Conditional Probability and General Multiplication Rule

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1 Conditional Probability and General Multiplication Rule Objectives: - Identify Independent and dependent events - Find Probability of independent events - Find Probability of dependent events - Find Conditional probability - General multiplication rule Consider the following two problems: (1) Select 2 cards from a standard deck of 52 cards with replacement. What is the probability of obtaining two kings? (2) Select 2 cards from a standard deck of 52 cards without replacement. What is the probability of obtaining two kings? Both problems seem similar as we are trying to find the probability of selecting two cards. But there is a difference in these two problems. In the first problem, we are selecting two cards with replacement and in the second problem we are selecting two cards without replacement. In the first problem, probability of obtaining a king on the first selection does not affect the probability of obtaining a king on the second selection. While in the second problem, once you obtain a king on the first selection, you only have 51 cards to select your second king from. So the probability of obtaining a king on the second selection is not same as selecting a king. Two events in the first problem are called independent events. Two events in the second problem are called dependent events. * Independent Events: Two events are independent if the occurrence of one of the events does not affect the probability of the occurrence of the other event. * Dependent Events: Two events are dependent if the occurrence of one of the events affects the probability of the occurrence of the other event. In other words, events that are not independent are dependent. If two events A and B are independent events, then probability of event A and B is given by the following rule: P(A and B) = P(A) * P(B).

2 EXAMPLE 1: Select two cards from the standard deck of 52 cards with replacement. Find the probability of selecting two kings. Solution: Let A be the event that first card selected is king and B be the event that second card selected is king. Then P(A) = 4 as there are 4 kings in a deck. Now we replace the first card back into the deck. 52 So now P(B) = 4 as well. Hence, the probability of selecting two kings with replacement is 52 P(A and B) = P(A) * P(B) = 4 4 = 1 1 = EXAMPLE 2: Suppose you toss a coin and then roll a dice. What is the probability of obtaining a tail and then rolling a 5. Solution: Let A be the event that tail appears when you toss a coin and B be the event that 5 appears when you roll a dice. Then P(A) = 1 and P(B) = 1. Hence, 2 6 P(A and B) = P(A) * P(B) = 1 1 = Now let s go back to the second problem we discussed at the beginning. We know that the two events are dependent in the second problem. So how do we find the probability in that problem? Let s think about it. Let A be the event that the first card selected is king and B be the event that the second card selected is a king. Then we know that probability of selecting a king from a standard deck is 1. Since we do not put the first king we selected back in the deck, the 13 probability of selecting a second king is affected by the first event A as now we only have 51 cards left in the deck of which only 3 are kings. So now we need another rule to find this probability. General Multiplication Rule For any two events A and, P(A and B) = P(A) * P(B A) or P(A and B) = P(B) * P(A B) where P(B A) and P(A B) are the conditional probabilities. * Conditional Probability: A conditional probability is the probability of an event occurring, given that another event has already occurred. The conditional probability of event B occurring, given that event A has already occurred, is denoted by P( B A ) and is read as probability of B, given A. Note, from the general multiplication rule, we have the following conditional probability formula.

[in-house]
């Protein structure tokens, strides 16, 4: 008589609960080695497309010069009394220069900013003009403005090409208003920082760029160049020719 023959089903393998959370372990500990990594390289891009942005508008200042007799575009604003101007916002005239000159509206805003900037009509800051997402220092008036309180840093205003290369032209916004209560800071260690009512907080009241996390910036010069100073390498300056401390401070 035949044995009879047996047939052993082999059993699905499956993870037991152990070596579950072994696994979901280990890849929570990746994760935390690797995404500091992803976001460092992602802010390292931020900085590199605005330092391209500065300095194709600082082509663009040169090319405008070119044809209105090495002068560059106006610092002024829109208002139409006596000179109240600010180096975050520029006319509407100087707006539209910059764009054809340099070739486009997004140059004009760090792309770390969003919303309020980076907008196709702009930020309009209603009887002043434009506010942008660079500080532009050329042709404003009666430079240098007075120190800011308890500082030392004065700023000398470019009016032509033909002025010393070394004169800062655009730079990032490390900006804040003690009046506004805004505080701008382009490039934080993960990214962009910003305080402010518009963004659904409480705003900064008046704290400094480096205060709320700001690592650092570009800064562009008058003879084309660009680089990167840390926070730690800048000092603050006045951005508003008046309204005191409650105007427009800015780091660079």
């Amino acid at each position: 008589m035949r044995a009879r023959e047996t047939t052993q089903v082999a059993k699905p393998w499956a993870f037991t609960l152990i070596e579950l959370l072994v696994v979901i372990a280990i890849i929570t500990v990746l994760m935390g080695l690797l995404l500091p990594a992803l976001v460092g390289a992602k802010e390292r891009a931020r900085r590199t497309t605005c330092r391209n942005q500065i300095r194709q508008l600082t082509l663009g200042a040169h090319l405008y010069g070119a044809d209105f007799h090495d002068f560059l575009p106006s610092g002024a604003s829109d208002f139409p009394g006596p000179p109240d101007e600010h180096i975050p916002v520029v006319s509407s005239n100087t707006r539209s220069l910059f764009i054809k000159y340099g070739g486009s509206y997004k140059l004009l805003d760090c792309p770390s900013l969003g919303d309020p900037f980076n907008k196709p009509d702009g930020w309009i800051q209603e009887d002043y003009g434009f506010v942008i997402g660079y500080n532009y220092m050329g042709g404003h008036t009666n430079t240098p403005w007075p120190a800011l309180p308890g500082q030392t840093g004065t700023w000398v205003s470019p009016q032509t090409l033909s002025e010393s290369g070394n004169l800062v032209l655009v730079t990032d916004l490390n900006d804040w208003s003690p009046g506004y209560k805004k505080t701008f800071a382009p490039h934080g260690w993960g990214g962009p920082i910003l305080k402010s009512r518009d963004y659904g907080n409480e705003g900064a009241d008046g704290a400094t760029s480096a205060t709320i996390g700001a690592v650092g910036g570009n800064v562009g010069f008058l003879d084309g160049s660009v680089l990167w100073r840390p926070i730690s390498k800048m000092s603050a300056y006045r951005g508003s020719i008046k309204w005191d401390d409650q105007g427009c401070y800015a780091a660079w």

3 Conditional Probability (when P(B) 0) P(A and B) P(A B) = P(B) EXAMPLE 3: Select two cards from the standard deck of 52 cards without replacement. Find the probability of selecting two kings. Solution: Let A be the event that first card selected is king and B be the event that second card selected is king. Then P(A) = 4 as there are 4 kings in a deck. Now we do not replace the first card back into the 52 deck. So now selecting a second king, given that the first card selected is king is P(B A) = 3 as 51 now there are 3 kings left among 51 cards. Hence, the probability of selecting two kings without replacement is P(A and B) = P(A) * P(B A) = 4 3 = 1 1 = EXAMPLE 4: A committee consists of four women and three men. The committee will randomly select two people to attend a conference in Hawaii. Find the probability that both are women. Solution: Let A be the event that first person selected is woman and B be the event that second person selected is woman. Then P(A) = P(B) = 4 7 as there are 4 women in the committee of 7 people. Now we selected a woman as the first person to attend the conference, we cannot select her as a second person to attend the conference. So now there are 6 people left to select from and only 3 of them are women. So to find the probability of selecting both women is P(A and B) = P(A) * P(B A) = = =